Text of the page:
Way back when, like when I was a kid, and even for many years thereafter, young athletes went to college on scholarships that were considered invaluable, providing first and foremost a solid education for kids who otherwise could never have afforded any such thing, and secondly, an organization to play their sport against solid competition. For some, widely known and understood to be an infinitely small percentage of them, that could lead to a future as a professional athlete. For most, it provided an education.
But society changed, and professional salaries went through the roof, no longer measured in thousands, but in millions, and every kid with a modicum of athletic ability envisioned himself a pro athlete, raking in those millions from the NBA, and MLB, and the NFL. More and more kids tried to go from hight school to the NBA, and even more accepted valuable athletic scholarships, never intending to stay in school for more than a single year, or at most two.
|Some of these high school kids and short timers, the one-and-outs, have become stars and multi-millionaires – about 3% of those who tried. So what we have are freshmen like Joel|
Embiid and Andrew Wiggins and others who excelled in their one season and who now think they know all there is to know about basketball and all there is to know about life, and who are leaving school to become the next LeBron James. These fellows were college stars and do have more than a 3% change of making it. But there are also guys like Zack LaVine, who, like Corey Maggette and others who were never even starters on their college teams and whose total minutes amounted to a dozen or so full games, think they can walk off a college bench and into NBA stardom, and millions of dollars, year after year after year.
But why bring this us up now? It is no because there is fallout across the NBA and society from taking 19, 20 year old kids and giving them promises of glory and buckets of money, but it is more about what I saw awhile ago when I logged on to a sports news website and read that not one, but two NBA players had been arrested in the past day or so. Remembering a few more in the recent past, I did some searching and found some unsettling facts that I feel are part of what I just wrote, that giving these immature kids with delusions of grandeur millions of dollars and celebrity status has some pretty serious downsides, even for those who even if they do not become stars, still hang around the NBA a few seasons, raking in the bucks. This is some of what I found:
Following a court appearance Monday, Minnesota Timberwolves forward Dante Cunningham was released on a $150,000 bond, having been charged with domestic
he has been a professional basketball player since he was 16, bypassing not just college, but most of hight school. He is 21 years old, in his second NBA season, and is being paid $3.5 M per year.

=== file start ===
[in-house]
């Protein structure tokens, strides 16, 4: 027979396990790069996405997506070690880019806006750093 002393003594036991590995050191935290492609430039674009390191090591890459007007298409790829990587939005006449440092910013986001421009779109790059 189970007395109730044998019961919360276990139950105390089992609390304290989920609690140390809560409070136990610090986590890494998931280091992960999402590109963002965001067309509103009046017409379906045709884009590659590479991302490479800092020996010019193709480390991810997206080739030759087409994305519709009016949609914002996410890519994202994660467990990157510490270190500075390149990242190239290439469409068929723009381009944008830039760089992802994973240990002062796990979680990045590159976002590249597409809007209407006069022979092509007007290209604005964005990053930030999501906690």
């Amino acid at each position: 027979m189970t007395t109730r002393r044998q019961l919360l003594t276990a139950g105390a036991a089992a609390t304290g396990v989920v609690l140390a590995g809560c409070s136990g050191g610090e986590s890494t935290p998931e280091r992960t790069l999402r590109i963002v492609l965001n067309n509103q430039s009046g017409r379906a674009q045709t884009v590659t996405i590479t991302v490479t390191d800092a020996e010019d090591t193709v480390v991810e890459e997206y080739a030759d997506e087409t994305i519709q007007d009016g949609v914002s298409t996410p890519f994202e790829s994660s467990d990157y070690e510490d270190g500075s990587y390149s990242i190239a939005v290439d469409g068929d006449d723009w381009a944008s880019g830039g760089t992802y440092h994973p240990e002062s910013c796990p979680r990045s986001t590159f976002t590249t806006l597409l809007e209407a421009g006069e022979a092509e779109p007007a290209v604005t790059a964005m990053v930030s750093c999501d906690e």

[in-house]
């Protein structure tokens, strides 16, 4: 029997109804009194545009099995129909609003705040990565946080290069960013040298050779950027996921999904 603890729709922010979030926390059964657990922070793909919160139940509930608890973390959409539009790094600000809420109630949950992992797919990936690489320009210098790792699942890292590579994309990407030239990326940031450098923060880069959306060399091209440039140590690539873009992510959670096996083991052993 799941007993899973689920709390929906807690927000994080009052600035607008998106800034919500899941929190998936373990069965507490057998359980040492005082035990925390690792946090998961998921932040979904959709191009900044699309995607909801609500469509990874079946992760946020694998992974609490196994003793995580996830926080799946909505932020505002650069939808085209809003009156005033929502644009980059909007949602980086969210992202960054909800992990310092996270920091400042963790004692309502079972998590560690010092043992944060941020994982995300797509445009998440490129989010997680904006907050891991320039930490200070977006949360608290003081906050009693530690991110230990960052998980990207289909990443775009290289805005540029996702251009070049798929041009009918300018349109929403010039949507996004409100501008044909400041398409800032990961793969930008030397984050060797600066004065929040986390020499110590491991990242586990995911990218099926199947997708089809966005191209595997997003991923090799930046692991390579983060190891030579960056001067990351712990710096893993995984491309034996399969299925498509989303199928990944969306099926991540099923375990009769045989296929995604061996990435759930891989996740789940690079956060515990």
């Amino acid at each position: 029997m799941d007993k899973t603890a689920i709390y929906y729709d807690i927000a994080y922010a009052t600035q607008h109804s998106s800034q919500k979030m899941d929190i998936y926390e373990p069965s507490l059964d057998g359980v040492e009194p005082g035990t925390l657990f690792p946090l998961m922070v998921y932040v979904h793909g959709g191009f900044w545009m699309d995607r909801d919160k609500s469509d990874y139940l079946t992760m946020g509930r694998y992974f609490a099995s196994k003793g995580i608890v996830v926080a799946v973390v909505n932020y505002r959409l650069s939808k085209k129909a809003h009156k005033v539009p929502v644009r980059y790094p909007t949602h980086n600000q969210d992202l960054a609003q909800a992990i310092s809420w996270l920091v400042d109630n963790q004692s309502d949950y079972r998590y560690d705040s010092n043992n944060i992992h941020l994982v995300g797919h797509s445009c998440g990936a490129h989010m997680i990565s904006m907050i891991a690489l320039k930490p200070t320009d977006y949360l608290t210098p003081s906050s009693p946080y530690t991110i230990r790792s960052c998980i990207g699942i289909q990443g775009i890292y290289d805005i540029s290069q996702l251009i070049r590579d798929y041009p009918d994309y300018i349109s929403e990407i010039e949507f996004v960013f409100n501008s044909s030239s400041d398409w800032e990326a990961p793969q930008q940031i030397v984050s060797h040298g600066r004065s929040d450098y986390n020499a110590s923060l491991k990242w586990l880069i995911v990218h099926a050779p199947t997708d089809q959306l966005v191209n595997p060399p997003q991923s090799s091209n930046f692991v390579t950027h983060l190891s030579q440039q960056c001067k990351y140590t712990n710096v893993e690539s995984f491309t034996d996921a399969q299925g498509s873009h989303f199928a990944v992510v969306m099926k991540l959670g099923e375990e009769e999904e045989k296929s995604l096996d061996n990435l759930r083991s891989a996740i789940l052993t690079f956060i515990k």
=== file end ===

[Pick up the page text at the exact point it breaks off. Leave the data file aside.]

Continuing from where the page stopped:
During the first week of March, New York Knicks’ point guard Raymond Felton was arrested for possessing an unlicensed handgun with which he threatened his estranged wife. Felton left North Carolina early for the NBA and as the Knicks regular at the point, makes $10 M.
Last September Jared Sullinger, then with the Boston Celtics, was arrested on a litany of charges, including assault and battery on his girlfriend and intimidation of a witness. The intimidation must have worked, as the girlfriend refused to testify and charges were ultimately dismissed. Sullinger left OSU after his Sophomore season for an NBA contract that pays him almost $1.5 M at the age of 22.
DeAndre Liggins left Kentucky after his junior year for big NBA money. Four days before Sullinger’s event, Liggins was arrested for similar activities – domestic assault and battery with a dangerous weapon, but also all in the presence of a minor. He is now out of the NBA and apparently charges are still pending.
In August, 2013, Denver Nuggets guard Ty Lawson was arrested on numerous misdemeanor charges of domestic violence-related harassment and property damage. Turns out, that was his third arrest. Earlier in 2013 he was arrested for flight to avoid prosecution stemming from a traffic case, and back in 2008 he had been arrested for a DUI while he was an underage college student. He left school early for an NBA contract
Michael Beasley left Kansas State after his freshman season for NBA money, and since beginning his pro career in late 2009, he has been arrested numerous times, including apparently three separate arrests in 2013. One of those arrests that did NOT involve drugs for was driving 71 MPH in a 45 zone, without a license, but with a gun. His arrests generally have involved drugs, and he has both spent time in rehab centers and has twice violated the NBA drug policy, whatever that might be.
Houston Rockets forward Terrence Jones was arrested in July, 2013, for stomping on the leg of a homeless man sleeping on a Portland street. Jones left Kentucky after his sophomore year, and at the age of 21 is pulling down a cool $1.5 M.
All this, occurred just in the past year, and most of these incidents involve extremely immature players who left school very early in exchange for being paid obscene amounts of money for throwing around a basketball. In a couple of months, another group of egotistical, immature young fellas will be quitting school for a future that will for most, be far different that they now envision.